February 2012
Review of Military History;2012, Issue 1/2, p104
Academic Journal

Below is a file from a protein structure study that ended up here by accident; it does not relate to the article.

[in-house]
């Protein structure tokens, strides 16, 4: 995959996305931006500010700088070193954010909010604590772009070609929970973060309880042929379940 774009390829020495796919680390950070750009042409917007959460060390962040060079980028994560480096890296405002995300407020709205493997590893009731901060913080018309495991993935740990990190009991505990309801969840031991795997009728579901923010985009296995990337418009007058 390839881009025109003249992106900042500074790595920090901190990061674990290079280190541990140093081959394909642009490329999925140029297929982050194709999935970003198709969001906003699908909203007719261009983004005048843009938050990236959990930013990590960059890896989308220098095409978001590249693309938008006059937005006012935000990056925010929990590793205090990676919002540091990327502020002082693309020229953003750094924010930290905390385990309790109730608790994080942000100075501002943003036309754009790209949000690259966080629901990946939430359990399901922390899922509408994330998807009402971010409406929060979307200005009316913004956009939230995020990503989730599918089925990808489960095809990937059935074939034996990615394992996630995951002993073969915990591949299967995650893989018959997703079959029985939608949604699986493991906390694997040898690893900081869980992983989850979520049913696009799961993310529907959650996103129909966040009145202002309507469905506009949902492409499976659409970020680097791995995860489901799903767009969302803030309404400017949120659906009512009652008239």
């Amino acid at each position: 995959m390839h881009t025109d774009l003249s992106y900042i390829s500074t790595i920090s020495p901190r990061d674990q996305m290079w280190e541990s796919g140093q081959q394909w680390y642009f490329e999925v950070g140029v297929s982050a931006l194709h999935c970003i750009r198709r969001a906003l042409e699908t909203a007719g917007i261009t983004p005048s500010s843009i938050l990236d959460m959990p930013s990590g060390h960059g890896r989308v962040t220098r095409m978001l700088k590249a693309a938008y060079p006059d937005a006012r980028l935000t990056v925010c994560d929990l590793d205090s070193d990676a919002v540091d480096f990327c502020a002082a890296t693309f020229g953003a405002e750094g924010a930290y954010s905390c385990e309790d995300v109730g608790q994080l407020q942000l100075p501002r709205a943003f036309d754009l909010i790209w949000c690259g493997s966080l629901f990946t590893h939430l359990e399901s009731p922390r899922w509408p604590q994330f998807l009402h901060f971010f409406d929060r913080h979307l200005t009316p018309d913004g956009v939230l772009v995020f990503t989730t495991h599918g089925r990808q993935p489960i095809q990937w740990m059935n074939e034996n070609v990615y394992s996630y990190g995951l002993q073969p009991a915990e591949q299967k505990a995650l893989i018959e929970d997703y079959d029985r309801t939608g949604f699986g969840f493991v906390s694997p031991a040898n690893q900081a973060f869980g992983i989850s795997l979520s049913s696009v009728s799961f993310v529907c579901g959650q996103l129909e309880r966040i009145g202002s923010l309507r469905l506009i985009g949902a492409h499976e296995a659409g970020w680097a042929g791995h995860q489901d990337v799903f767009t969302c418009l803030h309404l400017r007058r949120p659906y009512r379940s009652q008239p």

When studying the process of national unification, usually we resort to emotional political myths on the greatness and suffering of nations, somehow implicitly accepting that achieving unification on ethnic basis is a natural and expected outcome. In this study we have used the instruments and paradigms of International Relations discipline, which deals with state as a unit having a territory, a population and sovereignty. The modern state (labeled as "westphalian") was invented in Western Europe and then "exported" to the rest of the world. Nowadays, according to international law, there are no more nations striving to emerge as independent states because the decolonization process is over. But in some areas of the world, there are ethnic and religious groups trying to modify the states' map by achieving unity on specific territories, frequently by force and after separating from other states. Such moves however are not welcomed by the international community because they tend to question and disturb the territorial status quo inherited from the Helsinki Process in 1975.


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